Here at Home Team Property Management, we've met a good number of landlords who have entered the rental market by accident. Some have inherited a house, while others bought new property and were unable to sell their existing home. Whatever the reason, becoming an accidental landlord often means there is no business plan in place. Here's some advice for getting started with a business plan for your rental property.
What to Include
What should I include in my business plan? Your business plan doesn't have to be elaborate, but it should nonetheless contain a few basic components such as:
#1. Your Product
List the benefits of your property and think of ways you can market its best features. Tenants are often looking for a short commute to work and plenty of nearby amenities such as shopping. They also want a safe neighborhood with ample parking space. Many desire homes in move-in condition with ample storage space for their belongings.
Determine if certain things might deter renters, and then look for ways to mitigate them. Sometimes it's as easy as replacing old carpet and slapping on a fresh coat of paint. It should not include major renovations unless you were already planning to do those anyway.
#2. The Competition
How many similar units are located nearby? How does your property compare to those rentals? When making an analysis, it's important to compare apples to apples. So if yours is a single-family home, you'll want to avoid using apartments as a comparison.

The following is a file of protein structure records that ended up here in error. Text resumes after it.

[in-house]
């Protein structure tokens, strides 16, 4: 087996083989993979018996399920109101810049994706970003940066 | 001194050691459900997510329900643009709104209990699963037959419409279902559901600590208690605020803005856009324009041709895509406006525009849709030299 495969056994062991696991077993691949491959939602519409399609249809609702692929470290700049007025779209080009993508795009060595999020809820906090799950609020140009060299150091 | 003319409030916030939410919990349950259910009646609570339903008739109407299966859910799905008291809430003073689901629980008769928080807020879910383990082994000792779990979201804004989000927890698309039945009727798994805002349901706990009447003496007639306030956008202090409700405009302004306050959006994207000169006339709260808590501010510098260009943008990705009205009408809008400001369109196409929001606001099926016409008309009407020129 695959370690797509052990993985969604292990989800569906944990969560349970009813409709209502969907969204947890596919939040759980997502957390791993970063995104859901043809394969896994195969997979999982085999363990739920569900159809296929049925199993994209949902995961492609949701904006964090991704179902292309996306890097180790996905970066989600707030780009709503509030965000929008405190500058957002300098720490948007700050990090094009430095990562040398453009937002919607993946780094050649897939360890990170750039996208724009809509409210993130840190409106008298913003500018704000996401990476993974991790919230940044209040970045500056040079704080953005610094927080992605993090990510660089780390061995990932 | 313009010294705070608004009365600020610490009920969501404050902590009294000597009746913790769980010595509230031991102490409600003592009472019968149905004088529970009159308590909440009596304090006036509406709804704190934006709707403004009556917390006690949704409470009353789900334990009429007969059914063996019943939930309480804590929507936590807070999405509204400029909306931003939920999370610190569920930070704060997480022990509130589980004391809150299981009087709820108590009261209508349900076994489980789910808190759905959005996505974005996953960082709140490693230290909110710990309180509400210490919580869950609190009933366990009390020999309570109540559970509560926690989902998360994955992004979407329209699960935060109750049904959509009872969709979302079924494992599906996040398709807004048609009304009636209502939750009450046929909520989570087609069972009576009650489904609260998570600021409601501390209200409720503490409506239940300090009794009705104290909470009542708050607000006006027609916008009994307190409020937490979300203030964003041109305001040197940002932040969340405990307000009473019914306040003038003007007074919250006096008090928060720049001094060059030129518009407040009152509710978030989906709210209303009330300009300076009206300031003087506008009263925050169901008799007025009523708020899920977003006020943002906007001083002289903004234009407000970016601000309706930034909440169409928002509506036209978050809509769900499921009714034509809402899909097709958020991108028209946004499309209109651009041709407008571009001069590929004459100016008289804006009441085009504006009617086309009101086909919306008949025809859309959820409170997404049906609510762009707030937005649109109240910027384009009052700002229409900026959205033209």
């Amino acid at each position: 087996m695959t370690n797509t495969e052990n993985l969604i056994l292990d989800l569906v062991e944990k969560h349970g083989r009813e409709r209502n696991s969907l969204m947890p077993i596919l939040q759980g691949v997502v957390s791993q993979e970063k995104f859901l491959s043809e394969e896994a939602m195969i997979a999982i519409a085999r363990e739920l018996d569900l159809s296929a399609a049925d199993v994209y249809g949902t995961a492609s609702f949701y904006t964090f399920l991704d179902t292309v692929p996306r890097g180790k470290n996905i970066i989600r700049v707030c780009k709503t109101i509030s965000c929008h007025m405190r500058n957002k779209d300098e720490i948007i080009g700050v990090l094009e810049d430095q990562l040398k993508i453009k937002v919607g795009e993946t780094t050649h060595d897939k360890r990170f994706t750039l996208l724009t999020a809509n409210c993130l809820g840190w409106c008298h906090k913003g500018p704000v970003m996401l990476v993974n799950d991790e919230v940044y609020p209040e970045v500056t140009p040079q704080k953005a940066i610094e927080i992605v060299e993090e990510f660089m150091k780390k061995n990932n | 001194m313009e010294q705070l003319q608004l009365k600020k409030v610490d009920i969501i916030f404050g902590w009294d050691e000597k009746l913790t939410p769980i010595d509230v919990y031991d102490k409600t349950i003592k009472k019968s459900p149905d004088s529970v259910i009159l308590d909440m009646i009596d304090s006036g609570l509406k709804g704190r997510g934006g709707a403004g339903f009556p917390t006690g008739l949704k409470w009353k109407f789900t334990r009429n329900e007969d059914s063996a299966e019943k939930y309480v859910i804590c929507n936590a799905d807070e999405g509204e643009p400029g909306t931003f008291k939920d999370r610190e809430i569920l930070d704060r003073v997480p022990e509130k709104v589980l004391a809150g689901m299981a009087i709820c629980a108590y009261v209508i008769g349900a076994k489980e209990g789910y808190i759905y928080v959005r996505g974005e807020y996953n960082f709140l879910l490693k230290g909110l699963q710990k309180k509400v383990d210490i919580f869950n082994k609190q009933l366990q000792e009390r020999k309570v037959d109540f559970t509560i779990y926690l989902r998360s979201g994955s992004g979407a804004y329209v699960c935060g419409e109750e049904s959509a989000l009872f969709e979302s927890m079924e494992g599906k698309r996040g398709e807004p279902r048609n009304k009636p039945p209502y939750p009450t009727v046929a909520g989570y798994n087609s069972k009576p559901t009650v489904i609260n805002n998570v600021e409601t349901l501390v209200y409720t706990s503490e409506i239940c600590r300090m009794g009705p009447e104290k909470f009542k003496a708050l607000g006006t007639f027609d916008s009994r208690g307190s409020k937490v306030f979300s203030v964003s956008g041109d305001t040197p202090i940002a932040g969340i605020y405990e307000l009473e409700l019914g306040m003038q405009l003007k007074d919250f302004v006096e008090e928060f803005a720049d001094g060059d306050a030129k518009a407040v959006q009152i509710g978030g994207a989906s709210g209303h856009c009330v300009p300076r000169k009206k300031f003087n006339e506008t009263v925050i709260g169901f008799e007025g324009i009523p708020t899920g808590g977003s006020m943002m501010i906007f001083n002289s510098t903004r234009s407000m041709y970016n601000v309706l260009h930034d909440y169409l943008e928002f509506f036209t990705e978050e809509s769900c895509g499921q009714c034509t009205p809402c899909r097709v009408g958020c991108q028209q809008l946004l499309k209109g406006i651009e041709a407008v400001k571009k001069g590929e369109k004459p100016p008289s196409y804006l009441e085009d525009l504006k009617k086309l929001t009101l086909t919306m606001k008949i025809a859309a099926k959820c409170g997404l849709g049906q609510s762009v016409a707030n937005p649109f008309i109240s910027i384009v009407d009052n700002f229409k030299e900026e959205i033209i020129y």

You'll also need to do more than just compare square footage. The condition of homes as well as their amenities should be considered as well. For homes that have recently sold, you can often find online photographs from sites such as Zillow. Otherwise, you may have to drive by a few houses to get an idea as to how well they're maintained.
#3. Targeted Demographic
Where will quality renters come from and how will you find them? Advertising in newspapers and online community forums is a low-cost way to reach many people, but it also casts a very wide net. You may get fewer applications when using a property management firm such as ours. However, those applications are also more likely to turn up the kind of tenant you are looking for.
When creating ads, be sure you do not violate any provisions of the Fair Housing Act. This acts states you cannot discriminate based on race, national origin, color, sex, religion, disability, or familial status. In fact, it should not even appear as though you prefer one particular group over another. You can read more about the Department of Housing and Urban Development's (HUD) advertising guidelines here.
#4. Profit and Loss
Many accidental landlords are simply looking to do what they think is breaking even. In other words, they only want to cover their monthly mortgage expenses. In doing so, they completely forget about repairs and accounting for vacancies. And they never consider other little expenses such as background checks.
Creating a profit and loss section forces you to think about all the minor expenses that sometimes catch landlords off guard. At the same time, it makes you ponder ways to prevent losses, (i.e. finding good tenants). It also ensures you do not price yourself out of the market-something that could make it difficult for you to even find renters at all.
#5. Key Personnel
Remain in the rental business long enough and you are bound to require help. Who will you call on if you have a plumbing, electrical, or heating and cooling issue? What about an after-hours emergency? Is there someone who can be on call if a situation arises while you are out of town? All of these experts need to be identified now so you are not left scrambling to find someone when the time comes.
Many landlords find it is easier to have one go-to person for all of their problems. That's where we come in, providing help with leasing, maintenance, screening tenants, and more. To receive a free quote, please contact us.